The current low interest environment facing SMSF members is likely to encourage them to consider allocating more money toward initial public offerings (IPO), the partner of an accounting firm has said.
“With the self-managed super funds I see there is very little real blue sky in there,” HLB Mann Judd managing partner Tony Fittler said at a briefing in Sydney yesterday.
“Coupled with the interest rates being so low, I think SMSF members are saying ‘I might put a small investment in some of these new floats’.”
Fittler added SMSF investors would still most likely gravitate toward IPOs involving companies with larger capitalisation levels, but would view the IPO market with increased interest this year.
He emphasised SMSF allocations to any IPOs would not be substantial and certainly not near the $100,000 mark.
Furthermore, the ability for SMSFs to participate in IPOs has received a boost due to a new rule introduced by the Australian Securities Exchange in November last year.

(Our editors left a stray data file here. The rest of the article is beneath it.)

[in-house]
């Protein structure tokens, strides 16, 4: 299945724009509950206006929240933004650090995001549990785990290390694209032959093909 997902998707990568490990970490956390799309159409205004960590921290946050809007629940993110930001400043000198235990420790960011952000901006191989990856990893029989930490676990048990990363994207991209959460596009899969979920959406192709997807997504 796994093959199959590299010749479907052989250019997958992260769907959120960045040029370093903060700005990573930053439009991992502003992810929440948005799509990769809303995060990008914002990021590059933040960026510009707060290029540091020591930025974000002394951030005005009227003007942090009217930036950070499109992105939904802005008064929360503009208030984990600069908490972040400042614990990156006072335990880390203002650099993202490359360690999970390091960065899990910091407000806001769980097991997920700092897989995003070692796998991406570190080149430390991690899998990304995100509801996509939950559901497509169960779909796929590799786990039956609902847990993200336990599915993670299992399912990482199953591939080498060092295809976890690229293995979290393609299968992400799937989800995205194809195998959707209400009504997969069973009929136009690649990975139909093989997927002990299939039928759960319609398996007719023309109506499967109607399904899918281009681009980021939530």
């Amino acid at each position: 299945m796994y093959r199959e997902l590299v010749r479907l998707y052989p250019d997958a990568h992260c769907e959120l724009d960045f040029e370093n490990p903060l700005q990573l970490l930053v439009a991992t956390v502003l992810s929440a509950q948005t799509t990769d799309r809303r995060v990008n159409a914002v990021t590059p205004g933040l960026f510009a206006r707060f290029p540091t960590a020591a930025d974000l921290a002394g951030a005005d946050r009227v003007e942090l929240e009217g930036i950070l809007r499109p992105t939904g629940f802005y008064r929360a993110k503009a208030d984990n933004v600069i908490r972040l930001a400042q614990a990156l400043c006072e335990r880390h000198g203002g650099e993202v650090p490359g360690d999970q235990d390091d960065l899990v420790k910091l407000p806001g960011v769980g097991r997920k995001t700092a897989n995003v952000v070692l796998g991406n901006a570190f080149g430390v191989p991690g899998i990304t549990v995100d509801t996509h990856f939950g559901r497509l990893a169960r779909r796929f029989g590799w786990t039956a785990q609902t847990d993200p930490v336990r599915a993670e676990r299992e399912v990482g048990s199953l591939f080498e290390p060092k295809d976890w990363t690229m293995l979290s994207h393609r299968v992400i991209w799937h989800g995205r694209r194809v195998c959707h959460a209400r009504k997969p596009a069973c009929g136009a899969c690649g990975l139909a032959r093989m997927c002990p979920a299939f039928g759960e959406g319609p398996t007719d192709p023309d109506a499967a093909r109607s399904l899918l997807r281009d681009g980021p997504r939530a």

“They’ve got this new rule that has been brought in called the free float requirement. It basically means that 20 per cent of shares on issue can’t be in what we call escrowed and have to be freely available to trade,” HLB Mann Judd Perth partner Marcus Ohm said.
“The theory is there should be more retail participation because of those requirements.
“It was getting quite hard for some IPOs previously [to attract retail money] because of the institutional participation.”
Ohm added the HLB Mann Judd “IPO Watch Australia” report indicated 2017 would be a stronger year for new company floats.
“A couple of weeks ago there were 23 companies looking to list at that particular point in time and that’s 15 per cent up on 2015,” he said.
The IPO pipeline looked to be confirming the resurgence of the materials sector, he said, with 11 of the 23 companies looking to be floated from that market segment.